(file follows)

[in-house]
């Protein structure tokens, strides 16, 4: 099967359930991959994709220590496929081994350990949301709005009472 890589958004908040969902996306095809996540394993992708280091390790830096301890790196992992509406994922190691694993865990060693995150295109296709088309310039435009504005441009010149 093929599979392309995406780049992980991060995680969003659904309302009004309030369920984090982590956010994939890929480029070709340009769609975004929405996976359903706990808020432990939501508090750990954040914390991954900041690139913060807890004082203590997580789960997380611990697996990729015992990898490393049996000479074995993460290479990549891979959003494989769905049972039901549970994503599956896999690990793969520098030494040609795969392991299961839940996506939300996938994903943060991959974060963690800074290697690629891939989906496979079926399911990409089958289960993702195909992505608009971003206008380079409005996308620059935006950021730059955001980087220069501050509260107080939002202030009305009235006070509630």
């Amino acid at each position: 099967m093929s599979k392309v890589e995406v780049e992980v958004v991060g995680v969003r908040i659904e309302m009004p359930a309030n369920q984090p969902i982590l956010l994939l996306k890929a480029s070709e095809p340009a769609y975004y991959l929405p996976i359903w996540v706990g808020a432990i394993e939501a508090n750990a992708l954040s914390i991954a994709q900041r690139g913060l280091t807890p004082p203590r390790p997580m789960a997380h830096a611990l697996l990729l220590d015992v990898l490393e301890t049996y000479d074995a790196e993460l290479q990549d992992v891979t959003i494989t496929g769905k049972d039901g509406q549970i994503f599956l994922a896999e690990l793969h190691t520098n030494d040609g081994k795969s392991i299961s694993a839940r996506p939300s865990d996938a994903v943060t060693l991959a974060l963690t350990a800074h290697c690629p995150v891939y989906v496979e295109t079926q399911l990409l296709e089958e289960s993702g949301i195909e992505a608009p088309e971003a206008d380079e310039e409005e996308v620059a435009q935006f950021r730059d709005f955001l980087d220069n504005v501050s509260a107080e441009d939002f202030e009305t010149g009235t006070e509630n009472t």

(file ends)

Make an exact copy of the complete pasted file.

[in-house]
């Protein structure tokens, strides 16, 4: 099967359930991959994709220590496929081994350990949301709005009472 890589958004908040969902996306095809996540394993992708280091390790830096301890790196992992509406994922190691694993865990060693995150295109296709088309310039435009504005441009010149 093929599979392309995406780049992980991060995680969003659904309302009004309030369920984090982590956010994939890929480029070709340009769609975004929405996976359903706990808020432990939501508090750990954040914390991954900041690139913060807890004082203590997580789960997380611990697996990729015992990898490393049996000479074995993460290479990549891979959003494989769905049972039901549970994503599956896999690990793969520098030494040609795969392991299961839940996506939300996938994903943060991959974060963690800074290697690629891939989906496979079926399911990409089958289960993702195909992505608009971003206008380079409005996308620059935006950021730059955001980087220069501050509260107080939002202030009305009235006070509630």
């Amino acid at each position: 099967m093929s599979k392309v890589e995406v780049e992980v958004v991060g995680v969003r908040i659904e309302m009004p359930a309030n369920q984090p969902i982590l956010l994939l996306k890929a480029s070709e095809p340009a769609y975004y991959l929405p996976i359903w996540v706990g808020a432990i394993e939501a508090n750990a992708l954040s914390i991954a994709q900041r690139g913060l280091t807890p004082p203590r390790p997580m789960a997380h830096a611990l697996l990729l220590d015992v990898l490393e301890t049996y000479d074995a790196e993460l290479q990549d992992v891979t959003i494989t496929g769905k049972d039901g509406q549970i994503f599956l994922a896999e690990l793969h190691t520098n030494d040609g081994k795969s392991i299961s694993a839940r996506p939300s865990d996938a994903v943060t060693l991959a974060l963690t350990a800074h290697c690629p995150v891939y989906v496979e295109t079926q399911l990409l296709e089958e289960s993702g949301i195909e992505a608009p088309e971003a206008d380079e310039e409005e996308v620059a435009q935006f950021r730059d709005f955001l980087d220069n504005v501050s509260a107080e441009d939002f202030e009305t010149g009235t006070e509630n009472t």